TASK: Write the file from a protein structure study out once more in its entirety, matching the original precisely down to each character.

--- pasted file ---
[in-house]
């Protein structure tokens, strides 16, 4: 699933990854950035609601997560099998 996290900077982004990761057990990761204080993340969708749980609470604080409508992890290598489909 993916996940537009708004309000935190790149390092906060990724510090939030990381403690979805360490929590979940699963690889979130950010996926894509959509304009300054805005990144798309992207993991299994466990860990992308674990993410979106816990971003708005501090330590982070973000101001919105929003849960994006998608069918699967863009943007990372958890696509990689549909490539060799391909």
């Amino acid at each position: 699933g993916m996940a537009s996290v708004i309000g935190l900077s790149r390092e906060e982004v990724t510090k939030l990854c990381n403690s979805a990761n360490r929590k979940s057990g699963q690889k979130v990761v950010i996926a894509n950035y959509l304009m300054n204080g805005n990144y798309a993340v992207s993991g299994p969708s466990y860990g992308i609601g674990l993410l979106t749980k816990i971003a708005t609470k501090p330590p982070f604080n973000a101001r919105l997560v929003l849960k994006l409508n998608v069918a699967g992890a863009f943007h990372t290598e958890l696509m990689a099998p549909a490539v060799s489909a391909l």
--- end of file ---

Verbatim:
[in-house]
């Protein structure tokens, strides 16, 4: 699933990854950035609601997560099998 996290900077982004990761057990990761204080993340969708749980609470604080409508992890290598489909 993916996940537009708004309000935190790149390092906060990724510090939030990381403690979805360490929590979940699963690889979130950010996926894509959509304009300054805005990144798309992207993991299994466990860990992308674990993410979106816990971003708005501090330590982070973000101001919105929003849960994006998608069918699967863009943007990372958890696509990689549909490539060799391909």
């Amino acid at each position: 699933g993916m996940a537009s996290v708004i309000g935190l900077s790149r390092e906060e982004v990724t510090k939030l990854c990381n403690s979805a990761n360490r929590k979940s057990g699963q690889k979130v990761v950010i996926a894509n950035y959509l304009m300054n204080g805005n990144y798309a993340v992207s993991g299994p969708s466990y860990g992308i609601g674990l993410l979106t749980k816990i971003a708005t609470k501090p330590p982070f604080n973000a101001r919105l997560v929003l849960k994006l409508n998608v069918a699967g992890a863009f943007h990372t290598e958890l696509m990689a099998p549909a490539v060799s489909a391909l």